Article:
Conclusion

While the values of each parameter regarding acid reflux are calculated as lower in MII-pH than in C-pH, there is no difference in the evaluation of the pathology between the two modalities.



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Systematic review and meta-analysis of laparoscopic mesh versus suture repair of hiatus hernia: objective and subjective outcomes

Abstract

Background

Hiatus hernia (HH) contributes to the pathophysiology of gastroesophageal reflux disease (GERD). Mesh-augmentation of surgical repair might be associated with a reduced risk of recurrence and GERD. However, recurrence rates, mesh-associated complications and quality of life (QOL) after mesh versus suture repair are debated. The aim of this meta-analysis was to determine HH recurrence following mesh-augmentation versus suture repair. Secondary aims were to compare complications, mortality, QOL and GERD symptoms following different repair techniques.

Methods

A systematic literature search of the PubMed, Medline, Embase, Cochrane Library, and Springer database was performed to identify relevant studies comparing mesh-augmentation versus suture repair of the esophageal hiatus. Data pertinent to the benefit versus risk outcomes for these techniques were extracted and compared by meta-analysis. The odd ratio (OR) and mean differences (MD) with 95% confidence intervals were calculated.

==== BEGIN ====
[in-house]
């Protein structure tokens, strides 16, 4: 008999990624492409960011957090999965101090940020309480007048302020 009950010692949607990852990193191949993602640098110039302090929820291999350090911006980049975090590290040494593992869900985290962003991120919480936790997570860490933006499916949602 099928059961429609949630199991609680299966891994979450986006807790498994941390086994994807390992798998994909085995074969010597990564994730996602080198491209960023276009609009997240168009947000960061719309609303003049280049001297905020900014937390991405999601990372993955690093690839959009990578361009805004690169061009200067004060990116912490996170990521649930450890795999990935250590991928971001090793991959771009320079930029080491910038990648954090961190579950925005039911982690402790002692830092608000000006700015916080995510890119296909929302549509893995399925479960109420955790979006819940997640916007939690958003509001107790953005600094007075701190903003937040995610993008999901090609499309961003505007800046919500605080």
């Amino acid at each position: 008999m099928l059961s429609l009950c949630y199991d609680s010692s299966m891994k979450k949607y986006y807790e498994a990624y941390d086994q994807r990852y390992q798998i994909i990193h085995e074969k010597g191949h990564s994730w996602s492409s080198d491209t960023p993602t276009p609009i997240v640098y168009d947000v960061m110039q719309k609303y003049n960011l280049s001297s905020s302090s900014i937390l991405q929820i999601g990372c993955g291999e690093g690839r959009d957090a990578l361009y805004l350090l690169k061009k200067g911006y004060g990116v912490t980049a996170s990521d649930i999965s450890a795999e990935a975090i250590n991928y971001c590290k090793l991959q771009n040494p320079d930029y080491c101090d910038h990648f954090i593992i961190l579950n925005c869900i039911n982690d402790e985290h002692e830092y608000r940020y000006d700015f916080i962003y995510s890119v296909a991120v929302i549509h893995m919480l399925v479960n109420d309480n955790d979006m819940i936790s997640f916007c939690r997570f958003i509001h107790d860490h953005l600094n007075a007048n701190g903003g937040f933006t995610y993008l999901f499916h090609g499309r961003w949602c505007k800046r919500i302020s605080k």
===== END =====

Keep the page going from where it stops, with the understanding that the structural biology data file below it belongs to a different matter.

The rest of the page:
Results

Eleven studies (4 randomized, 9 non-randomized) comparing mesh (n = 719) versus suture (n = 755) repair were identified. Mesh-augmentation was associated with a reduced overall recurrence rate compared to suture repair [2.6 vs. 9.4%, OR 0.23 (95% CI 0.14–0.39), P < 0.00001]. There was no significant difference in the incidence of complications (P = 0.400) between groups. Improvement in QOL measured by SF-36 was greater following biological mesh-augmentation compared to suture repair (MD = 13.68, 95% CI 2.51–24.85, P = 0.020), as well as GERD-HRQL. No differences were seen for the GIQLI scores with permanent mesh (P = 0.530). Dysphagia improvements were better following suture repair (MD = 1.47, 95% CI 0.20–2.74, P = 0.020).

Conclusions

Mesh repair of HH conferred some advantages and disadvantages at short-term follow-up. Compared to a suture repair alone, mesh-augmentation might be associated with less short-term recurrences, and biological mesh was associated with improved short-term QOL. However, these advantages were offset by more dysphagia. Long-term outcomes are still needed to determine the place of mesh repair of HH.



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Can laparoscopic surgery prevent incisional hernia in patients with Crohn’s disease: a comparison study of 750 patients undergoing open and laparoscopic bowel resection

Abstract

Background

Incisional hernia (IH) is a frequent occurrence following open surgery for Crohn's disease (CD). This study compares the IH rates of patients with CD undergoing open versus laparoscopic bowel resection.

Methods